It should be clear that the subtracted pixel value corresponds to the pixel that is no longer covered by the vertical box filter after it is moved to process the next pixel Pa,b+1. Furthermore, the added pixel value corresponds to the pixel that is newly covered by the vertical box filter after it is moved to process the next pixel Pa,b+1. Then, the value of the pixel Pa,b+1 is determined using the following equation:
Pa,b+1 =Sa,b+1 /n. (Eq. 7)
The result obtained by box filtering the processing area through an n×1 horizontal box filter and a 1×n vertical box filter is mathematically equivalent to the result obtained by box filtering the processing area through an n×n box filter. The end result is a ramped effect along the border area between the light and dark area where the pixels along the border increase in value linearly.
In step 86, the processing area is box filtered again horizontally with tail canceling and vertically with tail canceling using the same n×1 and 1×n box filters, respectively. The end result is that the pixels along the border area between the dark and light areas increase in value parabolically. A similar mathematical effect would be achieved if the processing area were processed through a triangle filter with twice the width of the box filter. Such a triangular filter generally requires more computer power because it involves more weight coefficient calculations.
In step 88, the graphics editor may wish to incorporate additional special effects such as color change effects or opacity effects. The graphics editor may incorporate such effects by combining the box filtered matte image area with other matte images using multiplication or minimization operations.
In step 90, the computer 50 generates a feathered composite frame using the matte image according to conventional methods.
An example will now be explained with reference to FIGS. 7a and 7b. FIG. 7a illustrates how a 5×1horizontal box filter processes a pixel Pa,b. The 5×1 horizontal box filter sets the value of the pixel Pa,b to be the average of itself Pa,b, its two neighbors to the left Pa-2,b and Pa-1,b and its two neighbors to the right Pa+1,b and Pa+2,b. Each pixel value is equally weighted. Then, the 5×1 box filter proceeds horizontally to process an adjacent pixel. When processing the adjacent pixel, the value is determined using an intermediate value calculated using a tail canceling operation. In particular, as described above, the computer 50 subtracts the pixel value of the pixel that is no longer covered by the box filter from the intermediate value, and adds the value of the newly covered pixel to the intermediate value. FIG. 7b illustrates a 1×5 vertical box filter for processing a pixel Pa,b. in a similar manner.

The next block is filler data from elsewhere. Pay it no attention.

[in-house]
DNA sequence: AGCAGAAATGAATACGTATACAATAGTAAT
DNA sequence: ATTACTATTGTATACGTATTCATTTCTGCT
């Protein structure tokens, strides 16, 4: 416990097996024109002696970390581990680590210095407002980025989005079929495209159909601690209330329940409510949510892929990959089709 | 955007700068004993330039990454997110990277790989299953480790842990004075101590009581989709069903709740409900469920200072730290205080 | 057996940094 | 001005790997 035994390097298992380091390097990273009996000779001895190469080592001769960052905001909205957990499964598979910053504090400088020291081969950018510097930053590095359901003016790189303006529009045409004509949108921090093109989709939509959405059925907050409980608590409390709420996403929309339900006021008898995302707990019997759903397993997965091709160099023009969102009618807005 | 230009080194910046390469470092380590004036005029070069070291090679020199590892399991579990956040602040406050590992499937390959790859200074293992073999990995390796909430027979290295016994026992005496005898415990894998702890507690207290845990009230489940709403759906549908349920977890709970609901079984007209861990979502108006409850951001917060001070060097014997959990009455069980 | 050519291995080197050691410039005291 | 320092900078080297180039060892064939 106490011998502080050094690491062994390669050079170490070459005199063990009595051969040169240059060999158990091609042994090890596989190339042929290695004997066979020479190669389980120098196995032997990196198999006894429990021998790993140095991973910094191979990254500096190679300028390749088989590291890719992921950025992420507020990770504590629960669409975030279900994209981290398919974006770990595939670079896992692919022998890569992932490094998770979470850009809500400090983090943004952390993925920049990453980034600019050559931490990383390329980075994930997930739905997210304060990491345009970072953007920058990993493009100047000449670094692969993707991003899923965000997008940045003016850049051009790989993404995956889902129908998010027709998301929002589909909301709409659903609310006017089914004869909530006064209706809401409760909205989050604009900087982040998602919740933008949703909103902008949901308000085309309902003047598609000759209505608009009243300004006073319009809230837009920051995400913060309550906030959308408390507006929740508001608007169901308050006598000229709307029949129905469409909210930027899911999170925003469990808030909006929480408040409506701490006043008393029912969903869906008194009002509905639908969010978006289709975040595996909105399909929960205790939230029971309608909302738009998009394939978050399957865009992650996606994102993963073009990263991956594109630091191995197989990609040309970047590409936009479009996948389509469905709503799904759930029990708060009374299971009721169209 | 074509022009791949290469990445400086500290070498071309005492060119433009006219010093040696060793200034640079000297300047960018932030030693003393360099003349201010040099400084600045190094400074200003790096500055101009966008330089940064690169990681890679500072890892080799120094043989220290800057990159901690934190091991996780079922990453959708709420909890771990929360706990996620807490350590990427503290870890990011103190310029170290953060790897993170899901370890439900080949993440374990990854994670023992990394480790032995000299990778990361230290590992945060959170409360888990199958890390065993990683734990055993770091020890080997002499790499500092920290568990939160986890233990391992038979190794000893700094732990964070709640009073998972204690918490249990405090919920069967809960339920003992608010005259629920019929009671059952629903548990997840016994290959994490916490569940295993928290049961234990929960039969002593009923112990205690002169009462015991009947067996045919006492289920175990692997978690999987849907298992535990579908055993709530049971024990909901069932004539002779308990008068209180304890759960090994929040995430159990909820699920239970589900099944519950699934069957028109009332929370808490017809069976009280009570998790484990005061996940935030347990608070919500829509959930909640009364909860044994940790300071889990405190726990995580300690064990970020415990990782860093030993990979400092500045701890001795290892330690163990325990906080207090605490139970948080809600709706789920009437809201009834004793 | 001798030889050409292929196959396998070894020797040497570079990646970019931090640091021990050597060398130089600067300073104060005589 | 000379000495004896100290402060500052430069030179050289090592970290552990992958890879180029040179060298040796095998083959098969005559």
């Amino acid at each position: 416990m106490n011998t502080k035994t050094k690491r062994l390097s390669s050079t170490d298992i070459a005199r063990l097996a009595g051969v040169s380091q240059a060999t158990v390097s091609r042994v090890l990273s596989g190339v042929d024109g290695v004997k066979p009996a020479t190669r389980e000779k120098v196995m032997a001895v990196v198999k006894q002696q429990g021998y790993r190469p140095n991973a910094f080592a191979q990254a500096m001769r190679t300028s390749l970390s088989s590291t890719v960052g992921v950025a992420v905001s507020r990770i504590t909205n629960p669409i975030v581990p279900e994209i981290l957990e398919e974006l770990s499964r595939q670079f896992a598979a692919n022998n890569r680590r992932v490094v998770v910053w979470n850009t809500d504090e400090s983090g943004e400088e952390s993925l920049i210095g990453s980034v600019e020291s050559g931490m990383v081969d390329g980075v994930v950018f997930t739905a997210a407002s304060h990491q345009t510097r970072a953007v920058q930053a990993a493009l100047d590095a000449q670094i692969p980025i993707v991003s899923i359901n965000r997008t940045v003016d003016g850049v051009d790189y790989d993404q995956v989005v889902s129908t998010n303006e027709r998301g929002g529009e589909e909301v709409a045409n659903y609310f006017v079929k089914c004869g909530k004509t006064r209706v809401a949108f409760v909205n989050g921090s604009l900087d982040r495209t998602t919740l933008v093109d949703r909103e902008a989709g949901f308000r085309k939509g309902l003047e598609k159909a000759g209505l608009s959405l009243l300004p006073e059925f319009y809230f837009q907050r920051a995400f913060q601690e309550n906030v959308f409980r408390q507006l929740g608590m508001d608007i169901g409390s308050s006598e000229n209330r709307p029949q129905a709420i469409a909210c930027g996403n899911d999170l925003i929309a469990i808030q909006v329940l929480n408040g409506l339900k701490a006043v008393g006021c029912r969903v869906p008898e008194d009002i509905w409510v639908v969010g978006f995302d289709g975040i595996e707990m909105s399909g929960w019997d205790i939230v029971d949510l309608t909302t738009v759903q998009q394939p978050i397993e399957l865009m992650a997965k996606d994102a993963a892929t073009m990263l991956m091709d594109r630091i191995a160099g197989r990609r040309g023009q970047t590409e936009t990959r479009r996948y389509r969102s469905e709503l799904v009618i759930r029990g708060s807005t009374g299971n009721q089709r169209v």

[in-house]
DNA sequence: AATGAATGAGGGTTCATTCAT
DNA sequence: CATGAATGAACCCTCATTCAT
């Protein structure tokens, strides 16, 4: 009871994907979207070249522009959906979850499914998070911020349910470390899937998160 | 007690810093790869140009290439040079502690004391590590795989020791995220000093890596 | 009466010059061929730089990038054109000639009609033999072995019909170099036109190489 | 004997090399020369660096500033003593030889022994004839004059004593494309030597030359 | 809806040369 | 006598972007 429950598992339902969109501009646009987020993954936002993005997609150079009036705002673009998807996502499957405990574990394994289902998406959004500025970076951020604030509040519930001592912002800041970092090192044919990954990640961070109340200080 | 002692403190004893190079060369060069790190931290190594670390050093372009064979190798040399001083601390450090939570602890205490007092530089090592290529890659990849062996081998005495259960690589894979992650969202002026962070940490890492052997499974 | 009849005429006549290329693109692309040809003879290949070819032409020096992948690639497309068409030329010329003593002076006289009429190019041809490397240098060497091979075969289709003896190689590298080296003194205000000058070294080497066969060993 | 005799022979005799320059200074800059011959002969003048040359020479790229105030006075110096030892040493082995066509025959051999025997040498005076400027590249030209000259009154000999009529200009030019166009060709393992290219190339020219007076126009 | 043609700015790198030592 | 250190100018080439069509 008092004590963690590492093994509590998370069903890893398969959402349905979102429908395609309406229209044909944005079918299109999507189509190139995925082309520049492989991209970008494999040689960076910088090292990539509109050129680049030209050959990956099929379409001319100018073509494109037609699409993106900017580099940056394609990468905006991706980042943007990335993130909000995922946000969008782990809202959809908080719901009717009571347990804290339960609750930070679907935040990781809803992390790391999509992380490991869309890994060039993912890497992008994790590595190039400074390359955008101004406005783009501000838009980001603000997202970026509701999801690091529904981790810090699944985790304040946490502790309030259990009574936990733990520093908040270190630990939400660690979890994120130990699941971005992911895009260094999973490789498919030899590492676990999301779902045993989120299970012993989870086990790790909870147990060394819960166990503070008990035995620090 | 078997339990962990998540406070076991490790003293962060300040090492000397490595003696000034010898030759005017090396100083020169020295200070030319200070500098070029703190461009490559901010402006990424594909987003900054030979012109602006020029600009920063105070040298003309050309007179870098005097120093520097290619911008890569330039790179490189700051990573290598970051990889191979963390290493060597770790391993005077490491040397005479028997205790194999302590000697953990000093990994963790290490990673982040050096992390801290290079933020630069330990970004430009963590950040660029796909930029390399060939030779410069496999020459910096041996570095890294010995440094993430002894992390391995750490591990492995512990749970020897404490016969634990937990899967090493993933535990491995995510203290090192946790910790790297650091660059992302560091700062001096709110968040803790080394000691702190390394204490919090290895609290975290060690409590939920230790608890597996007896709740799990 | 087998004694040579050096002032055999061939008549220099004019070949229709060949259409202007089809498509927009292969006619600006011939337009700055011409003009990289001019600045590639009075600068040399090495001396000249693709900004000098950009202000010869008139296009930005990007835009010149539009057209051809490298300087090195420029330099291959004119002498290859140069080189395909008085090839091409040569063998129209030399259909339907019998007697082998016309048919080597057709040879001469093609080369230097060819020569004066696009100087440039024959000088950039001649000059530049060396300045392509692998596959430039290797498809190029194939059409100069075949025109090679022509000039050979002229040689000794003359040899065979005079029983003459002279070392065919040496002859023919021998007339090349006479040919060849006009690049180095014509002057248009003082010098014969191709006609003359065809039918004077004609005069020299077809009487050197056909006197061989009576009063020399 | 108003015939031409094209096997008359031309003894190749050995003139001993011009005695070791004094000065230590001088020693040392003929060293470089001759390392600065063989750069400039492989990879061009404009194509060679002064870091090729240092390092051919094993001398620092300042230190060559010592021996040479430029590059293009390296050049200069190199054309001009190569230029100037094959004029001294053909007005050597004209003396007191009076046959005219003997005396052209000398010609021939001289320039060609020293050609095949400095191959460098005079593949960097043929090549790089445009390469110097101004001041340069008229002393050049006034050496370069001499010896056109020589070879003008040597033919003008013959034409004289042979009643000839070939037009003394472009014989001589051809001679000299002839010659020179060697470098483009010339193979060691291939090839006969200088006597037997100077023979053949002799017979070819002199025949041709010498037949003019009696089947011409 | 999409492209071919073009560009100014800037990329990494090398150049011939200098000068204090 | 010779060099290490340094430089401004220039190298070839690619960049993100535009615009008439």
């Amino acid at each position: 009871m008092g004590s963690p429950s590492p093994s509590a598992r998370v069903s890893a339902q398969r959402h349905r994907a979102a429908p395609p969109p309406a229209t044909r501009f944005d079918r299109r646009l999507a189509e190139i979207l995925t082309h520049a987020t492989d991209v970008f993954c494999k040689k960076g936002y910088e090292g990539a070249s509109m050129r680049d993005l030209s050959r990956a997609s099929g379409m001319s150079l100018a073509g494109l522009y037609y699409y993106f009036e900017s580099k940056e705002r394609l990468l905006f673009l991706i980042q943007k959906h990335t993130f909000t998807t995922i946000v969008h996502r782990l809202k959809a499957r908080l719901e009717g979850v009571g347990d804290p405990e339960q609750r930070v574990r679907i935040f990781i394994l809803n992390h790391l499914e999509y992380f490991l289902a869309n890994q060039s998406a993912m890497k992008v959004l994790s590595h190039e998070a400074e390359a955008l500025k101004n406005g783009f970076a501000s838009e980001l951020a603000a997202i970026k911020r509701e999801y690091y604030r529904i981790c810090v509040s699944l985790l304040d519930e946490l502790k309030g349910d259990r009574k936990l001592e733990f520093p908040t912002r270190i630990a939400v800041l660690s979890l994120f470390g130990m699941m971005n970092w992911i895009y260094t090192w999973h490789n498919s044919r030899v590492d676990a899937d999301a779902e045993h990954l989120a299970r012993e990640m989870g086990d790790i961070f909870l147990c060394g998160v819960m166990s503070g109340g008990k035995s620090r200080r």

Filtering the processing area through a 5×1 horizontal box filter with tail canceling and a 1×5 vertical box filter with tail canceling is equivalent to filtering the processing area through a 5×5 box filter. However, processing time is reduced by the tail canceling process so that the majority of pixel value determinations only include one subtract operation, one add operation, and one divide operation for each pass.
Composite frames generated using the method 80 are generally of substantially higher quality than those that are processed once by a box filter. In particular, results of the method 80 are difficult to distinguish from composite frames generated using a Gaussian filter. Furthermore, the time required to box filter the processing area using the method 80 is substantially less than that required by either a conventional box filter or a Gaussian filter.